Daily Telegraph – Leaders: It is one thing to be disliked; quite another to be despised. Iran would not have kidnapped our Servicemen without having considered our rules of engagement, our diplomatic isolation and our likely military response, and made a rough calculation of how likely they were to get away with their piracy. The Daily Telegraph
It is one thing to be disliked; quite another to be despised. Iran would not have kidnapped our Servicemen without having considered our rules of engagement, our diplomatic isolation and our likely military response, and made a rough calculation of how likely they were to get away with their piracy.
There was a time when British citizenship afforded a degree of protection from foreign harassment. When the half-mad King of Abyssinia interned two of our diplomats in 1868, we sent an expeditionary force of 13,000 British and Indian troops on a nine-month rescue mission. When Gordon was besieged at Khartoum in 1884, public opinion demanded a relief expedition, whose failure to arrive in time contributed in no small part to the downfall of the government.
During the Don Pacifico Affair in 1850, when Britain blockaded Piraeus in order to secure compensation for a Portuguese moneylender who had been born in Gibraltar, Palmerston assured his countrymen that “a British subject, in whatever land he may be, shall feel confident that the watchful eye and the strong arm of England will protect him from injustice and wrong”.
Not any more. Teheran is well aware that we have been taking on additional military responsibilities while running down our capacity. Struggling to meet our commitments in Iraq and Afghanistan, we are in little position to pick a new fight. Public opinion, too, has changed. Where our great-great-grandfathers clamoured for the rescue of Gordon, we have reacted to Iran’s provocation with a resigned shrug. Americans, in particular, cannot understand why we seem so indifferent to the fate of our own people.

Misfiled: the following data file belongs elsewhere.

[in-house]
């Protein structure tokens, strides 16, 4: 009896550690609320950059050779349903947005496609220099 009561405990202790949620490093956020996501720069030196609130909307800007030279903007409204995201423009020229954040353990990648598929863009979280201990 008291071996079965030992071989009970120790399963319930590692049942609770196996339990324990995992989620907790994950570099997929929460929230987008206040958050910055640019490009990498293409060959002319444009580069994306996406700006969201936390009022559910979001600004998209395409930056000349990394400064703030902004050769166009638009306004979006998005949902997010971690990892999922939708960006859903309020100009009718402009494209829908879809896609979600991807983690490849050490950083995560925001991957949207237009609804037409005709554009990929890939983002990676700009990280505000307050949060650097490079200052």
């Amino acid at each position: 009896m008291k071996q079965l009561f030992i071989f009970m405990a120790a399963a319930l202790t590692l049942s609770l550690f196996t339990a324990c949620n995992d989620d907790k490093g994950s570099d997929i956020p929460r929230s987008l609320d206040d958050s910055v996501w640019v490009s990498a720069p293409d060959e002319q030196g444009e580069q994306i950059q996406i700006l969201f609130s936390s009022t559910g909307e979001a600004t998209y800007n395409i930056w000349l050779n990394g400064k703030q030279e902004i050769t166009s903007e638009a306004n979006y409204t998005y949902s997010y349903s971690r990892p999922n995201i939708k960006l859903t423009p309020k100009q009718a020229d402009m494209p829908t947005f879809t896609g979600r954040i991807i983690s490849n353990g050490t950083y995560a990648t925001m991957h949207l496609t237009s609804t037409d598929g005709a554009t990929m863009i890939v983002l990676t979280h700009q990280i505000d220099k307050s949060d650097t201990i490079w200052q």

Part of this indifference has to do, disgracefully, with anti-war sentiment: there is a feeling that we have no business being in the Gulf, and that we therefore are in no position to complain when things go wrong. But our sailors were carrying out their task at the behest of the Iraqi government and the United Nations. The rights and wrongs of the original invasion have no bearing on the criminality of their abduction.
There is also, perhaps, a feeling of impotence: if we can’t invade Iran, what else can we do? Plenty of things. We can, of course, pull diplomatic and economic levers. This will involve going through Brussels, not so much because we need a favour as because we have no independent trade policy: the only way that Britain can impose sanctions on Iran is if the EU does so. At the same time, we could be seizing Iranian assets. Longer term, we could be putting pressure on the regime by sponsoring its opponents. We could launch tactical strikes at Iranian military installations.
We could even, in extremis, impose the kind of armed siege, complete with no-fly-zone, that paralysed Saddam in the years between the two Iraq wars: we already maintain large coalition garrisons on both Iran’s flanks. Limiting ourselves to trivial resolutions will be treated by the ayatollahs as a sign of weakness. If they hate us, let them also fear us.